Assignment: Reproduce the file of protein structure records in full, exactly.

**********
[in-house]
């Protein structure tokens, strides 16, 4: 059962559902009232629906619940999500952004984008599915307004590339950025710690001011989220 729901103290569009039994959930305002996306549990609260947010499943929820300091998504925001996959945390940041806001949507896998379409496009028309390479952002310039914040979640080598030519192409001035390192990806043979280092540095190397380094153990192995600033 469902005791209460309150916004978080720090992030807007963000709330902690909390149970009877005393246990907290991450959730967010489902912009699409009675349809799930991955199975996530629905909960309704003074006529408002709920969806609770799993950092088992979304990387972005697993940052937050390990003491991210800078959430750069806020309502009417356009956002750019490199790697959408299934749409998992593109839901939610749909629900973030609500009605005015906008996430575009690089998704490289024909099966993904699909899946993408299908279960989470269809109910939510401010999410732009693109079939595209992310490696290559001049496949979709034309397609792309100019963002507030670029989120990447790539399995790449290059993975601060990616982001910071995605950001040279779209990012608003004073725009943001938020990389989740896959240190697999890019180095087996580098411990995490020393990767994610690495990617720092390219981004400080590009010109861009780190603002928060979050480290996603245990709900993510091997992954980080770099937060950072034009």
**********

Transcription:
[in-house]
């Protein structure tokens, strides 16, 4: 059962559902009232629906619940999500952004984008599915307004590339950025710690001011989220 729901103290569009039994959930305002996306549990609260947010499943929820300091998504925001996959945390940041806001949507896998379409496009028309390479952002310039914040979640080598030519192409001035390192990806043979280092540095190397380094153990192995600033 469902005791209460309150916004978080720090992030807007963000709330902690909390149970009877005393246990907290991450959730967010489902912009699409009675349809799930991955199975996530629905909960309704003074006529408002709920969806609770799993950092088992979304990387972005697993940052937050390990003491991210800078959430750069806020309502009417356009956002750019490199790697959408299934749409998992593109839901939610749909629900973030609500009605005015906008996430575009690089998704490289024909099966993904699909899946993408299908279960989470269809109910939510401010999410732009693109079939595209992310490696290559001049496949979709034309397609792309100019963002507030670029989120990447790539399995790449290059993975601060990616982001910071995605950001040279779209990012608003004073725009943001938020990389989740896959240190697999890019180095087996580098411990995490020393990767994610690495990617720092390219981004400080590009010109861009780190603002928060979050480290996603245990709900993510091997992954980080770099937060950072034009």